Families toured the estate and relaxed into the view of the Great Lake and the sound of history whispering through the foliage surrounding the great house.

A group of women walked past the boathouse and onto Glensheen’s pier. This privately owned pier has appeared for over 100 years on maps sailors have used to navigate the area.

Chester and Clara Congdon both grew up low income and worked their way up to middle during their adult lives. That was until Morgan.

“Overnight, Chester became crazy wealthy,” said Hartman through his sunglasses.

Between 1905 and 1909, the Congdon’s built Glensheen with the wealth they made through iron mining investments. The property became a testament to the American dream and highlights artists primarily from Minnesota.

Glensheen is located at 3300 London Road, Duluth and was built for the Congdon’s by Clarence H. Johnston Sr. Johnston had been named Minnesota’s state architect in 1901.

The William A. French Company of St. Paul was hired as the interior designer for Glensheen. Custom furniture and woodwork as well as international pieces were incorporated throughout the house. French used the Beaux Arts- style design to highlight the architecture by Johnston.

Several of the rooms throughout the house were designed by Minneapolis designer John S. Bradstreet who used Arts and Crafts-style designs. These rooms are recognizable by the one-of-a-kind custom matching furnishing sets.

Charles W. Leavitt was Glensheen’s landscape architect. At the time, he was the best in the nation. Leavitt along with his former protégés Anthony U. Morell and Arthur R. Nichols, created the remarkable landscape of the original 22-acre estate.

Leavitt’s work at the property increased his popularity. Throughout Duluth are stone-arch bridges which were either created or inspired by Leavitt’s bridge constructed over Tischer Creek on the Glensheen estate.

The Congdon’s named their estate Glensheen. There were two streams on the property which had cut ravines into the property and provided “glen.” The shimmering glimmer off the water of these streams and Lake Superior as well as the family’s ancestral home of Sheen, England provided “sheen.”

Construction of Glensheen was finished on Feb. 1, 1909 at a total cost of $854,000 — equivalent to more than $22 million today with inflation considered. Hartman said the artwork and other valuables are evaluated much higher, and the cost to rebuild the mansion with the same quality is more than $100 million today.

As was to be expected, the main house of Glensheen was outfitted with every modern convenience. Along with central heating and humidification, vacuuming, intercoms and telephone systems both gas and electric lighting were installed throughout.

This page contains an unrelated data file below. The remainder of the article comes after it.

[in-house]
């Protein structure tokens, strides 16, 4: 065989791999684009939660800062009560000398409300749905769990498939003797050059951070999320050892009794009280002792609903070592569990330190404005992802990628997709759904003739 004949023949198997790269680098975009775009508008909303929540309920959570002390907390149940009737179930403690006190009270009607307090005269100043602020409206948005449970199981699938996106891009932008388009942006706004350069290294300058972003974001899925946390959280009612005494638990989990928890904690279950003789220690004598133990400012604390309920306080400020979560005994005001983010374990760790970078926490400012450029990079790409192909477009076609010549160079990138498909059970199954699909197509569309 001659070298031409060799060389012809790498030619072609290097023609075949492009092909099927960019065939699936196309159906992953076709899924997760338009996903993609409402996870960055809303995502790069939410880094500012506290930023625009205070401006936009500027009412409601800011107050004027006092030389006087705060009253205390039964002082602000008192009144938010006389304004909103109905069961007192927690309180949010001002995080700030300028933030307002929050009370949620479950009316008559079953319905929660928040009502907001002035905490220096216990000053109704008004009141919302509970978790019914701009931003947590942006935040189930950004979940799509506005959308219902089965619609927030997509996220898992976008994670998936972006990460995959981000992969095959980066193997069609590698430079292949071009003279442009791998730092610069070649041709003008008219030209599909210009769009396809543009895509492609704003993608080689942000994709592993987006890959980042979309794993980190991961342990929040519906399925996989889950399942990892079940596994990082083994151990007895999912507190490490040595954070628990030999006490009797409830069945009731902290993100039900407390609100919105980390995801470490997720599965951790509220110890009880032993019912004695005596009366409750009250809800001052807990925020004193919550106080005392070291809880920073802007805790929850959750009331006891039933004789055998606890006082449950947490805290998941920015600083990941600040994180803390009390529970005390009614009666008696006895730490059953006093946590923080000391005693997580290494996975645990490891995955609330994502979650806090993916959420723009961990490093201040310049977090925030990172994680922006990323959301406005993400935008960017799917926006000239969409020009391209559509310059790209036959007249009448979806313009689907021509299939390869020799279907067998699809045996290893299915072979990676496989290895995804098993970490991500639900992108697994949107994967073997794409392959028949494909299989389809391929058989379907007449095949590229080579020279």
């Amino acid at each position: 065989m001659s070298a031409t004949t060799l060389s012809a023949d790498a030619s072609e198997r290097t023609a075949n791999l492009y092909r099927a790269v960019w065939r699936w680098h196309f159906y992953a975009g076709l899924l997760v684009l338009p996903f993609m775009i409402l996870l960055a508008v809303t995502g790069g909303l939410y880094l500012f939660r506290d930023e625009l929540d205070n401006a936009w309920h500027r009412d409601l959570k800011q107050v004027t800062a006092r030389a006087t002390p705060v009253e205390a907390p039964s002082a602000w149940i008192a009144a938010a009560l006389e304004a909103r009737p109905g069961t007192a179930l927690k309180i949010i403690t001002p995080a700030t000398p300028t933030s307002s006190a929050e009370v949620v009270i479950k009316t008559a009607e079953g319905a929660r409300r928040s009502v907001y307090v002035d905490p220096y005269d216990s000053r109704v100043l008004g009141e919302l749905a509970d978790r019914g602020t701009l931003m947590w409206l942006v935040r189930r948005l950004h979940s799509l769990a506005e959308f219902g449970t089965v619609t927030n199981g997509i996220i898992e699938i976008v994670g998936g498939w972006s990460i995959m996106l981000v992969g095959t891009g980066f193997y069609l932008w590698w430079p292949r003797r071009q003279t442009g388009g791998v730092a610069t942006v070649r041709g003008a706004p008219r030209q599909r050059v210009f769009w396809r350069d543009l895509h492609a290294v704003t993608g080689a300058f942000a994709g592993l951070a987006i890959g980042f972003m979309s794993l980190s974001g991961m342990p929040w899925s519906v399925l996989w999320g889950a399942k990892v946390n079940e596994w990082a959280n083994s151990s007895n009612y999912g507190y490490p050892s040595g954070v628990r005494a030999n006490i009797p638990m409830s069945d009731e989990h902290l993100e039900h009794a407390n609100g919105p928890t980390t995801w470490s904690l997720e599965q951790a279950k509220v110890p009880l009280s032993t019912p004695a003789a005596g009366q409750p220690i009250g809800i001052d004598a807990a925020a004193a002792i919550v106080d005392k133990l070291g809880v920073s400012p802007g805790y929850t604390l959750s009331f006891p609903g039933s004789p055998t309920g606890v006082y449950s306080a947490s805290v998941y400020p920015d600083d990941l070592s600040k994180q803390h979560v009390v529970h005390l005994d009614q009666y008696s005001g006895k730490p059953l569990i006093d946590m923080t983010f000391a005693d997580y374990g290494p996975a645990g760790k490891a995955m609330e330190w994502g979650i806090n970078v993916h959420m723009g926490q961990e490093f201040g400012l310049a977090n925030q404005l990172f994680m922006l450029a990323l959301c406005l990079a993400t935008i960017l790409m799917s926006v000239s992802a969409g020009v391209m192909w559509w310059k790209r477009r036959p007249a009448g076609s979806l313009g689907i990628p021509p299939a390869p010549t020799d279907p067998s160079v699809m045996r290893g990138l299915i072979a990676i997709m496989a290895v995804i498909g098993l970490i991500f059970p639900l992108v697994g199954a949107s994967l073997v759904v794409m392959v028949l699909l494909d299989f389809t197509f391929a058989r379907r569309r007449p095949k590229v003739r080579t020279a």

Besides the main house, Glensheen also had upon completion: a cottage for the gardener, four greenhouses, a vegetable garden and a flower garden, a formal garden complete with pool and fountain, a carriage house, a tennis court, a bowling lawn, a stone boathouse and concrete pier, and two trail systems, one of which led up Tischer Creek above London Road to a chalet, a water reservoir, and an apple orchard.

Glensheen was built to last.

Steel and cement were used to construct the thick walls and floors of the house. Although it is now over 100 years old, the hardwood floors are so supported they do not creak or make a sound.

“The cost per square foot is amazing,” explains Hartman. Not only did the family purchase and build the property they also landscaped and furnished with the best the times had to offer.

“We understand that Chester and Clara Congdon built Glensheen because they dreamed of designing and building their own home when they had the resources to do it,” explained JoAnn and John Congdon. “After years of living modestly and with a certain amount of uncertainty they pursued their dream of building a grand house.”

While touring the house it is possible to see the magnificence of their later life alongside artifacts from their more reserved upbringings. As the library and formal dining room shows their extravagant wealth, the master bedroom displays their humble comfort.

The furniture of the master bedroom is beautifully detailed but not as opulent as other rooms of the house. It shows simple comforts they had loved throughout their lives. This is the room in the house they were most alone and able to be themselves.

In 1916, the Condon’s built a castle in Washington state called Westhome. It was made twice the size of Glensheen and at one-eighth the cost. — $185,000 at the time.

“Glensheen was meant to be a show piece for Chester and possibly all of Minnesota,” said Hartman. “At the time the rest of the country thought we were backwoods and flat.”

Admiring the scenery of Lake Superior, a sly smile spread across Hartman’s face acknowledging the absurdity of that perception.

When the Congdon family moved into Glensheen in 1909 they had seven children, plus Clara’s adopted nephew. They were all older, some already into adulthood, but all were provided with a special place at the family house.

Hartman said to think of the popular BBC show “Downton Abbey” to imagine not only the lavishness and time, but also the ages of the children.

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The mansion that mining built

The breakfast room was designed to give the feeling of being outdoors.

Post-mining